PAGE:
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Hundreds attend wake for Sgt. Paul Tuozzolo, fallen NYPD officer from LI

New York Police Department Commissioner James O'Neill giving

New York Police Department Commissioner James O'Neill giving a hug to a mourner at Fredrick J. Chapey & Sons Funeral Home Wednesday, Nov. 9, 2016, at the wake for NYPD Sgt. Paul Tuozzolo. Credit: John Roca

Hundreds of mourners paid tribute to slain NYPD Sgt. Paul Tuozzolo, killed last week by a gunman in the Bronx, at his wake in Bethpage on Wednesday.

Many came from Bayville, where Tuozzolo grew up and where blue ribbons now line the roads. Others were politicians and leaders in law enforcement, lamenting an increasing spate of violence against police officers. Some came from out of state.

Tuozzolo, 41, of Greenlawn, a 19-year NYPD veteran, was fatally shot in the head Friday afternoon by Manuel Rosales, 35, of Brentwood, police said. Rosales was later killed by police during an exchange of gunfire.

Police officers wearing helmets, protective vests, and holding heavy weaponry, along with bomb-sniffing dogs, guarded the Fredrick J. Chapey & Sons Funeral Home in Bethpage, where the wake took place.

“Our whole town is turned upside down,” said Harry Carter, 43, a teacher from Bayville who grew up with Tuozzolo and his brothers. He remembered Paul Tuozzolo’s love of fishing and fixing cars. “It’s ridiculous how much sorrow people in our town have.”

Visitors included Rep. Peter King (R-Seaford); NYPD Commissioner James O’Neill; O’Neill’s predecessor, William Bratton; Nassau County Executive Edward Mangano; and top brass from the Nassau County Police Department.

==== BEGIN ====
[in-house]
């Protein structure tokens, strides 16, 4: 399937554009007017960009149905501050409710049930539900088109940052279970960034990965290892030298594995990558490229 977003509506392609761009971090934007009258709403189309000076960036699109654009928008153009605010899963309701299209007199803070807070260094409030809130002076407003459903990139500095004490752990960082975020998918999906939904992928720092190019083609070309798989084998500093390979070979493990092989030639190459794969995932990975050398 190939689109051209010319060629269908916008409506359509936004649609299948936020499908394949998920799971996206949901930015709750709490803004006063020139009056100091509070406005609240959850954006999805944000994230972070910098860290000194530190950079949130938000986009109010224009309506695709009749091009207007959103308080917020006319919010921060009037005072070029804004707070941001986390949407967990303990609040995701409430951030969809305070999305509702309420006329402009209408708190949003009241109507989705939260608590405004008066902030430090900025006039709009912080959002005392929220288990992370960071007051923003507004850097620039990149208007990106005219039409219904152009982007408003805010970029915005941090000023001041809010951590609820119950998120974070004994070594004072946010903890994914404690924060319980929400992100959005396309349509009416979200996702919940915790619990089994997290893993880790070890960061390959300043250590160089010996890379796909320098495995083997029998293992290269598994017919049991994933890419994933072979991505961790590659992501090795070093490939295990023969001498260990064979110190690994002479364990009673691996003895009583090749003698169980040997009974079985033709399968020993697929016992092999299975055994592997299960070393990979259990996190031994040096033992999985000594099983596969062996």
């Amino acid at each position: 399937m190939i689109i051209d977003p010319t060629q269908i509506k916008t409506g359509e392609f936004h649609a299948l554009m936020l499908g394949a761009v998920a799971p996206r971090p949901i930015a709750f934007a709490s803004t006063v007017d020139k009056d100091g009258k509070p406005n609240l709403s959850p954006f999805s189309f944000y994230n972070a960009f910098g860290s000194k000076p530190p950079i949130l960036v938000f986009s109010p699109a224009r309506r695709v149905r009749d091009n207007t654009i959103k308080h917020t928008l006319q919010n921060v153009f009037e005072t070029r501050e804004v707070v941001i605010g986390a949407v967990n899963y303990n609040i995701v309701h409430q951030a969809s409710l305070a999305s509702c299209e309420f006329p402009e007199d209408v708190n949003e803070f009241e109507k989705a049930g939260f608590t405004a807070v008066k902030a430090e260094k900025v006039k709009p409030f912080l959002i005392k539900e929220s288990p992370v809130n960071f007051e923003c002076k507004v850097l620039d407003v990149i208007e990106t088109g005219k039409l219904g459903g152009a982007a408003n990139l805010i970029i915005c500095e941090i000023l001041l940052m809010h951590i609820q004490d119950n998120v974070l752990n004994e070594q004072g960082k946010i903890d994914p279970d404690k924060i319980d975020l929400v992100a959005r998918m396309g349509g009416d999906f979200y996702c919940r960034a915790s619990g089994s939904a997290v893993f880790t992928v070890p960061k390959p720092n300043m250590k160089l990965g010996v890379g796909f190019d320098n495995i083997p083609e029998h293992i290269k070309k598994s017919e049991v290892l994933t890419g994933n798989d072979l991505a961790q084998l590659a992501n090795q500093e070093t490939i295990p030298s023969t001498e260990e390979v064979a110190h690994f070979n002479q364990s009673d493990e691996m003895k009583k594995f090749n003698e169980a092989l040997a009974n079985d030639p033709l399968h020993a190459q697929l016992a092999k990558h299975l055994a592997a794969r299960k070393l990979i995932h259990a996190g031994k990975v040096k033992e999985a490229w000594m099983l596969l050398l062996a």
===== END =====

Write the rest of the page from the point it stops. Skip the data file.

Hundreds of officers attended an evening wake, as did New York City Mayor Bill de Blasio, who entered the funeral home about 7:15 p.m. and left some 20 minutes later.

King said the shooting “should be a reminder of how tough a cop’s job is.”

“People should be very reluctant to second-guess a cop when he has to use deadly force,” he said, noting that it “shows the constant danger cops are under.”

He said that while cop shootings across the country are too frequent, “all too often, cops are being criticized.”

Nassau police Chief of Department Steven Skrynecki, who also attended the wake, said, “every day” police are “willing to make these sacrifices for public safety.”

He offered the department’s support to the grieving NYPD community. “We will be here as a unified force to make sure the family and police get through this,” he said.

He noted this was the second time in “recent history” that mourners were gathering for a fallen cop at the funeral home, referring to NYPD Officer Brian Moore, 25, of Massapequa, who was shot and killed in May 2015 in Queens.

A funeral Mass will be said at 11 a.m. Thursday at St. Rose of Lima Church, 2 Bayview Ave. in Massapequa, according to the funeral home’s website. Interment will be private, the website said.

The Massapequa school district is closing schools Thursday because of the road closures and expected traffic, the district’s website said.

A friend of the family, Jeannette Whitehead, 64, of Manhasset, said “it’s incredible when you see this many people come out.”

Leslie Williams, a condolence correspondent for the South Carolina Sheriffs Association, based in Columbia, South Carolina, offered support from his out-of-state colleagues.

“We honor all officers,” Williams said. “We respect all fallen officers all over this country.”


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